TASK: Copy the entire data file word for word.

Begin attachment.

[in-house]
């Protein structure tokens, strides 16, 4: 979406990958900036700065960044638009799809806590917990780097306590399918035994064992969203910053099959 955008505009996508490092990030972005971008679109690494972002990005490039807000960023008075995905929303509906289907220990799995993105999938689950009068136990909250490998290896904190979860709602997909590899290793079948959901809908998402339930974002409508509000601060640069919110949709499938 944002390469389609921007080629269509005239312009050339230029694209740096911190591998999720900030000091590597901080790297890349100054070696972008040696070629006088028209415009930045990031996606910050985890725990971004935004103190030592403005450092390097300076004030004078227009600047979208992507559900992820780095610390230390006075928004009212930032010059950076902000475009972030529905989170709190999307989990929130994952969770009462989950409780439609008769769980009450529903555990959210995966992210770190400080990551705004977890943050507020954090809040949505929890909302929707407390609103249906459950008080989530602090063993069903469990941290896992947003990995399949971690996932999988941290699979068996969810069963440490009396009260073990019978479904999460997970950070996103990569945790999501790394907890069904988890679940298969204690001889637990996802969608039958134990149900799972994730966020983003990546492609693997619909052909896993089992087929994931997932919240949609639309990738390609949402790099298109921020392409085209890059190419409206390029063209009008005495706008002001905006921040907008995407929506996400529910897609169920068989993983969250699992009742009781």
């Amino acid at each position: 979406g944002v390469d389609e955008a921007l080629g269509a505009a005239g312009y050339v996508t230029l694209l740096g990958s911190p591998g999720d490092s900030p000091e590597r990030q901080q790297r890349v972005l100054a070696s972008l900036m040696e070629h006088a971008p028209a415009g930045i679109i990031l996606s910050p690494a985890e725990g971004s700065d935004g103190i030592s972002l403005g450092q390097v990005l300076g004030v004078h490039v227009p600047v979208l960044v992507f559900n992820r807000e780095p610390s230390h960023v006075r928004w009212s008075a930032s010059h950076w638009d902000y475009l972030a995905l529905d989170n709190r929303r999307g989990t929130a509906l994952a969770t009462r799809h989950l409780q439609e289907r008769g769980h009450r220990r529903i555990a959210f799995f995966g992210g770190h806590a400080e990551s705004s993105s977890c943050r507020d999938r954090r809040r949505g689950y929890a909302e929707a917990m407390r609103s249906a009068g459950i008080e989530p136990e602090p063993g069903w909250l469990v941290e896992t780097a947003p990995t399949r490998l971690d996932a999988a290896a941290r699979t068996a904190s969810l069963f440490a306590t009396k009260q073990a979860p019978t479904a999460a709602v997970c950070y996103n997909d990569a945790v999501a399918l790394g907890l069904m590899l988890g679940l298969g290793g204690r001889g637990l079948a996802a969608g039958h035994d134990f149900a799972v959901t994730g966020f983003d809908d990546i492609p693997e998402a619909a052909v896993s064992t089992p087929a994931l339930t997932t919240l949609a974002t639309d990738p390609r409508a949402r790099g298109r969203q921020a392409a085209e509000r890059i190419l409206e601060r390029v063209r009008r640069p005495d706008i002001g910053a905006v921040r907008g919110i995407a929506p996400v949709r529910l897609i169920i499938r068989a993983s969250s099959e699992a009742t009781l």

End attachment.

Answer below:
[in-house]
């Protein structure tokens, strides 16, 4: 979406990958900036700065960044638009799809806590917990780097306590399918035994064992969203910053099959 955008505009996508490092990030972005971008679109690494972002990005490039807000960023008075995905929303509906289907220990799995993105999938689950009068136990909250490998290896904190979860709602997909590899290793079948959901809908998402339930974002409508509000601060640069919110949709499938 944002390469389609921007080629269509005239312009050339230029694209740096911190591998999720900030000091590597901080790297890349100054070696972008040696070629006088028209415009930045990031996606910050985890725990971004935004103190030592403005450092390097300076004030004078227009600047979208992507559900992820780095610390230390006075928004009212930032010059950076902000475009972030529905989170709190999307989990929130994952969770009462989950409780439609008769769980009450529903555990959210995966992210770190400080990551705004977890943050507020954090809040949505929890909302929707407390609103249906459950008080989530602090063993069903469990941290896992947003990995399949971690996932999988941290699979068996969810069963440490009396009260073990019978479904999460997970950070996103990569945790999501790394907890069904988890679940298969204690001889637990996802969608039958134990149900799972994730966020983003990546492609693997619909052909896993089992087929994931997932919240949609639309990738390609949402790099298109921020392409085209890059190419409206390029063209009008005495706008002001905006921040907008995407929506996400529910897609169920068989993983969250699992009742009781």
């Amino acid at each position: 979406g944002v390469d389609e955008a921007l080629g269509a505009a005239g312009y050339v996508t230029l694209l740096g990958s911190p591998g999720d490092s900030p000091e590597r990030q901080q790297r890349v972005l100054a070696s972008l900036m040696e070629h006088a971008p028209a415009g930045i679109i990031l996606s910050p690494a985890e725990g971004s700065d935004g103190i030592s972002l403005g450092q390097v990005l300076g004030v004078h490039v227009p600047v979208l960044v992507f559900n992820r807000e780095p610390s230390h960023v006075r928004w009212s008075a930032s010059h950076w638009d902000y475009l972030a995905l529905d989170n709190r929303r999307g989990t929130a509906l994952a969770t009462r799809h989950l409780q439609e289907r008769g769980h009450r220990r529903i555990a959210f799995f995966g992210g770190h806590a400080e990551s705004s993105s977890c943050r507020d999938r954090r809040r949505g689950y929890a909302e929707a917990m407390r609103s249906a009068g459950i008080e989530p136990e602090p063993g069903w909250l469990v941290e896992t780097a947003p990995t399949r490998l971690d996932a999988a290896a941290r699979t068996a904190s969810l069963f440490a306590t009396k009260q073990a979860p019978t479904a999460a709602v997970c950070y996103n997909d990569a945790v999501a399918l790394g907890l069904m590899l988890g679940l298969g290793g204690r001889g637990l079948a996802a969608g039958h035994d134990f149900a799972v959901t994730g966020f983003d809908d990546i492609p693997e998402a619909a052909v896993s064992t089992p087929a994931l339930t997932t919240l949609a974002t639309d990738p390609r409508a949402r790099g298109r969203q921020a392409a085209e509000r890059i190419l409206e601060r390029v063209r009008r640069p005495d706008i002001g910053a905006v921040r907008g919110i995407a929506p996400v949709r529910l897609i169920i499938r068989a993983s969250s099959e699992a009742t009781l």